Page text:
Different Tillage and Residue Management Practices Affect Soil Biological Activities and Microbial Culturable Diversity in Rice-Wheat Cropping System Under Reclaimed Sodic Soils
ICAR–Central Soil Salinity Research Institute, Karnal 132 001, Haryana, India
ICAR–Indian Institute of Soil Science, Bhopal 462 038, Madhya Pradesh, India
Zaznaczeni autorzy mieli równy wkład w przygotowanie tego artykułu
Autor do korespondencji
Ram Kishor Fagodiya   

ICAR–Central Soil Salinity Research Institute, Karnal 132 001, Haryana, India
J. Ecol. Eng. 2024; 25(5):193-207
Agricultural management practices alter soil characteristics and influence soil biological properties. Hence, a field trial was carried out to assess the 14-year long-term impact of tillage and residue management practices on soil biological activities and microbial population in a rice-wheat cropping system in two depths viz., 0-15 and 15-30 cm. Soil organic carbon levels differed significantly (p> 0.05) across various treatments. Microbial biomass carbon, Microbial quotient, and soil enzymatic activities were significantly greater (10-82%) in crop residue incorporation/retention treatments. Zero tillage with residue retention (ZT+R) had the greatest bacterial, actinomycetes, and fungi population, next to zero tillage with residue incorporation (RT+R). The ZT+R treatment had the greatest value of K-strategist and r-strategist, and was equivalent to RT+R across both soil depths. When compared to Conventional tillage (CT), zero tillage (ZT) increased wheat yield by 9%. However, compared to CT, rice and rice-wheat systems had lower grain yields, whereas crop residue increased wheat and rice-wheat system yields by 10% and 6%, respectively. The findings of this long-term study show that residue management and tillage practices can enhance soil biological attributes while also supporting microbial diversity.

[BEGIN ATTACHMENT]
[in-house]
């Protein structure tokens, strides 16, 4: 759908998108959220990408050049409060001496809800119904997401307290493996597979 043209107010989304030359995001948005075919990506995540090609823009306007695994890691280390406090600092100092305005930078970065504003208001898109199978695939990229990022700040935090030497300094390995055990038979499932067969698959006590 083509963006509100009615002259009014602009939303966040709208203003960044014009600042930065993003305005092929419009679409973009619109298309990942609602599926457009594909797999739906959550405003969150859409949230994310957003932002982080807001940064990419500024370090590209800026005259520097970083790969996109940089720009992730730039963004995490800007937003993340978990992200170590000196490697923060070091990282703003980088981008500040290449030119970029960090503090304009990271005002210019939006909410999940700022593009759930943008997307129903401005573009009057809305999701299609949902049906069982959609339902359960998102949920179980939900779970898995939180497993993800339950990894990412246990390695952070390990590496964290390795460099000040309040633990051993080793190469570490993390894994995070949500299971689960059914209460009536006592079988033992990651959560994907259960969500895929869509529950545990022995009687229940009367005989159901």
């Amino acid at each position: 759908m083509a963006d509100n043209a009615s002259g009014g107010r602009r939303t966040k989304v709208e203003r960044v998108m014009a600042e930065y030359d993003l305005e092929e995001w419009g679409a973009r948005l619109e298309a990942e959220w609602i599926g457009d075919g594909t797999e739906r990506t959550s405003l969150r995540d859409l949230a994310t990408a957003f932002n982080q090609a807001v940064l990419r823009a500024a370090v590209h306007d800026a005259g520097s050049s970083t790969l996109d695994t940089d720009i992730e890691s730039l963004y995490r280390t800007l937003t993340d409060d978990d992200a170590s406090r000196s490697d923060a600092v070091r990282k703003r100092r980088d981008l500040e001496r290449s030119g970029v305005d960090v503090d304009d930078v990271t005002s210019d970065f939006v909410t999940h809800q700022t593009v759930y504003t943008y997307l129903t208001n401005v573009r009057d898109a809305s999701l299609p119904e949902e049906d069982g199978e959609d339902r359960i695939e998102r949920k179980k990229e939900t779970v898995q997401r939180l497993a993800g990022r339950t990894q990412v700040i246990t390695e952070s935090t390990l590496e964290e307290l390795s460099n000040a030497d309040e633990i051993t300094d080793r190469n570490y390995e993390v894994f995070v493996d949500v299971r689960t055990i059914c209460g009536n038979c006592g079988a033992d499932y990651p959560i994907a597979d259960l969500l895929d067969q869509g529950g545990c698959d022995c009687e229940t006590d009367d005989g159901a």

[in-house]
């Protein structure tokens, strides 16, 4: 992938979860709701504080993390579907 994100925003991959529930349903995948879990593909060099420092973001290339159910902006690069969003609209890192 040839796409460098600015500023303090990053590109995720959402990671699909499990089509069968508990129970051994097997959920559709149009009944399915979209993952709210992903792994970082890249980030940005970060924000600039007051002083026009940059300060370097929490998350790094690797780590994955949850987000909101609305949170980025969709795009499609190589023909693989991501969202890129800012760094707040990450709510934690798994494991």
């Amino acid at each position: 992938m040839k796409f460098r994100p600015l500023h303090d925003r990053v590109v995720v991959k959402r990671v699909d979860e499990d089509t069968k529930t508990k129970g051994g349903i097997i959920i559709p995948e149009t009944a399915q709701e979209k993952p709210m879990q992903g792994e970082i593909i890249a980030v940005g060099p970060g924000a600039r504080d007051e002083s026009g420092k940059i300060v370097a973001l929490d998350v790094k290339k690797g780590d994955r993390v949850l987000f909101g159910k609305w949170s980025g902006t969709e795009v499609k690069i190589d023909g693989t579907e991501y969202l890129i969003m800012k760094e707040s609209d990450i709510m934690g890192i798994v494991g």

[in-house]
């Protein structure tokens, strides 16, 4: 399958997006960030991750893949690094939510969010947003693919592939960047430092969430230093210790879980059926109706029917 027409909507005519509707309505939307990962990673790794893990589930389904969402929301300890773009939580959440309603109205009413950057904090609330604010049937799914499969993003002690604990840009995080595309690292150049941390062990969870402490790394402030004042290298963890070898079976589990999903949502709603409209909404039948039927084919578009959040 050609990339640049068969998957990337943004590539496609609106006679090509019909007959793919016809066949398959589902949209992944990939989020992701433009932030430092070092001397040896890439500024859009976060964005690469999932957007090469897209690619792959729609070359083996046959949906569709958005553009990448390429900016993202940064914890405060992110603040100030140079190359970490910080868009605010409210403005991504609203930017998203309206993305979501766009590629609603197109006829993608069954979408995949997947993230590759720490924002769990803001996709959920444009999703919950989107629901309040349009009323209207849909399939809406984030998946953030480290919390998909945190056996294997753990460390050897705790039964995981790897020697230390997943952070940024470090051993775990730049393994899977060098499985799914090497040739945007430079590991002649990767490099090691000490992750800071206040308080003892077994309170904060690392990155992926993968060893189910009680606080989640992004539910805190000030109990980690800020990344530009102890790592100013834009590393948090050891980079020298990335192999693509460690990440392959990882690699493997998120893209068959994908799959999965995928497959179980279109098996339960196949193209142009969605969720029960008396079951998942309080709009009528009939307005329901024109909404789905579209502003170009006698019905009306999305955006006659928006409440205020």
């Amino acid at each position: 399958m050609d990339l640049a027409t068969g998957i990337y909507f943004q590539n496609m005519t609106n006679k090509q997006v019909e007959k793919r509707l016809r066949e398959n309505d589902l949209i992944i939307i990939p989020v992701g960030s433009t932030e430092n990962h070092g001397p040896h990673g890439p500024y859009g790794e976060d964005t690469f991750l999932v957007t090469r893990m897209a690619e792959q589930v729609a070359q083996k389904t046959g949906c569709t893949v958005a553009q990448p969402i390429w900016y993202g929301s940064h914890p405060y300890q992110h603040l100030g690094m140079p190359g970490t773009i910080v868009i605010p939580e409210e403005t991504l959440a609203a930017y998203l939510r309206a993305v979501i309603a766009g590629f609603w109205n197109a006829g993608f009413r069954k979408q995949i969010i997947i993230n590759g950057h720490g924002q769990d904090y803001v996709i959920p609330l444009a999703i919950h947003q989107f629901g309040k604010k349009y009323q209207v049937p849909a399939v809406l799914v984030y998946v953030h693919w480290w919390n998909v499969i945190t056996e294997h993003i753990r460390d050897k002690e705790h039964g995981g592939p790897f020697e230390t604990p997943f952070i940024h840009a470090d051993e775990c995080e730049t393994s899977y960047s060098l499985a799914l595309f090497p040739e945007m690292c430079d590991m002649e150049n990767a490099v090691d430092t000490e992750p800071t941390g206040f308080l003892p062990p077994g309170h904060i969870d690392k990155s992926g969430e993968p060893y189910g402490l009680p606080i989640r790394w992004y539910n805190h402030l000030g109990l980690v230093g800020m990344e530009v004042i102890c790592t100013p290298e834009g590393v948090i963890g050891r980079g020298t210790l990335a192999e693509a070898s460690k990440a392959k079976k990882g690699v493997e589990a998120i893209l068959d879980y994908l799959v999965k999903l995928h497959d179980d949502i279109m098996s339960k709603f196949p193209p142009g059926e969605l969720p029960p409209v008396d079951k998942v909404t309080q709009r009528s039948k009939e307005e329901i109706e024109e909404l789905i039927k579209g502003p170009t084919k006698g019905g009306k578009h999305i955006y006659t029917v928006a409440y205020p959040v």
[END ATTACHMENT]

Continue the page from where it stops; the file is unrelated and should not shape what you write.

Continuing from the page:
Journals System - logo
Scroll to top